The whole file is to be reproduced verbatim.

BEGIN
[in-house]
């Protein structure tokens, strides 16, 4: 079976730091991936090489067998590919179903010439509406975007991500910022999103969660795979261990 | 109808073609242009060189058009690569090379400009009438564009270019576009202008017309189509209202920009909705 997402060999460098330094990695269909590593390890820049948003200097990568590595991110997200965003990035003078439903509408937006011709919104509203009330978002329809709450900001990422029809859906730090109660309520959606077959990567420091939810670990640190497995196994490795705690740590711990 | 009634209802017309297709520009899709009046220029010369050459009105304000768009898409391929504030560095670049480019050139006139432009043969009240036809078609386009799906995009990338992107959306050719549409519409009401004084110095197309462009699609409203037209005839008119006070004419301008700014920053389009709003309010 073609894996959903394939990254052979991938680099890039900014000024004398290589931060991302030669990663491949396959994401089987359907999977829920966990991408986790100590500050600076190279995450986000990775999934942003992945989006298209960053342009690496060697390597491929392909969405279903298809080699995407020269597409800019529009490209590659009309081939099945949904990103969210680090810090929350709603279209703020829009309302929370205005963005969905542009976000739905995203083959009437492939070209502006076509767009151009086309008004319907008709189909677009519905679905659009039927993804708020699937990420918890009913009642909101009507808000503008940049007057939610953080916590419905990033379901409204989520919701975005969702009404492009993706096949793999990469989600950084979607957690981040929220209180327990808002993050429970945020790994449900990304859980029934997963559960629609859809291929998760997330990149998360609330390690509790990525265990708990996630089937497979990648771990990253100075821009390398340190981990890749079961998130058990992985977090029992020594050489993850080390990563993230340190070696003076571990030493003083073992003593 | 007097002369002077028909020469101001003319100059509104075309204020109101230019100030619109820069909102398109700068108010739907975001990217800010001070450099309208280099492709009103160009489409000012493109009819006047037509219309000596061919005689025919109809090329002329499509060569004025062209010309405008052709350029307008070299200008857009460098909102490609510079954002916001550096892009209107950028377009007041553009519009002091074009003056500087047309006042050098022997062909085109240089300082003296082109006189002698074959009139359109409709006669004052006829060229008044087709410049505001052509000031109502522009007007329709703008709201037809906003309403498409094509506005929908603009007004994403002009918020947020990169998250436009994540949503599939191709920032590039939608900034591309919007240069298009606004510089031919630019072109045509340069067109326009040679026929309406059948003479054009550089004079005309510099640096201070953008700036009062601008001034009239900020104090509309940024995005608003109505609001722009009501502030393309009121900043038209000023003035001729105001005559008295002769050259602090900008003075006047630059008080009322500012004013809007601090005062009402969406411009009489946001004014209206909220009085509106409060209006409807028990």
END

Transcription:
[in-house]
């Protein structure tokens, strides 16, 4: 079976730091991936090489067998590919179903010439509406975007991500910022999103969660795979261990 | 109808073609242009060189058009690569090379400009009438564009270019576009202008017309189509209202920009909705 997402060999460098330094990695269909590593390890820049948003200097990568590595991110997200965003990035003078439903509408937006011709919104509203009330978002329809709450900001990422029809859906730090109660309520959606077959990567420091939810670990640190497995196994490795705690740590711990 | 009634209802017309297709520009899709009046220029010369050459009105304000768009898409391929504030560095670049480019050139006139432009043969009240036809078609386009799906995009990338992107959306050719549409519409009401004084110095197309462009699609409203037209005839008119006070004419301008700014920053389009709003309010 073609894996959903394939990254052979991938680099890039900014000024004398290589931060991302030669990663491949396959994401089987359907999977829920966990991408986790100590500050600076190279995450986000990775999934942003992945989006298209960053342009690496060697390597491929392909969405279903298809080699995407020269597409800019529009490209590659009309081939099945949904990103969210680090810090929350709603279209703020829009309302929370205005963005969905542009976000739905995203083959009437492939070209502006076509767009151009086309008004319907008709189909677009519905679905659009039927993804708020699937990420918890009913009642909101009507808000503008940049007057939610953080916590419905990033379901409204989520919701975005969702009404492009993706096949793999990469989600950084979607957690981040929220209180327990808002993050429970945020790994449900990304859980029934997963559960629609859809291929998760997330990149998360609330390690509790990525265990708990996630089937497979990648771990990253100075821009390398340190981990890749079961998130058990992985977090029992020594050489993850080390990563993230340190070696003076571990030493003083073992003593 | 007097002369002077028909020469101001003319100059509104075309204020109101230019100030619109820069909102398109700068108010739907975001990217800010001070450099309208280099492709009103160009489409000012493109009819006047037509219309000596061919005689025919109809090329002329499509060569004025062209010309405008052709350029307008070299200008857009460098909102490609510079954002916001550096892009209107950028377009007041553009519009002091074009003056500087047309006042050098022997062909085109240089300082003296082109006189002698074959009139359109409709006669004052006829060229008044087709410049505001052509000031109502522009007007329709703008709201037809906003309403498409094509506005929908603009007004994403002009918020947020990169998250436009994540949503599939191709920032590039939608900034591309919007240069298009606004510089031919630019072109045509340069067109326009040679026929309406059948003479054009550089004079005309510099640096201070953008700036009062601008001034009239900020104090509309940024995005608003109505609001722009009501502030393309009121900043038209000023003035001729105001005559008295002769050259602090900008003075006047630059008080009322500012004013809007601090005062009402969406411009009489946001004014209206909220009085509106409060209006409807028990």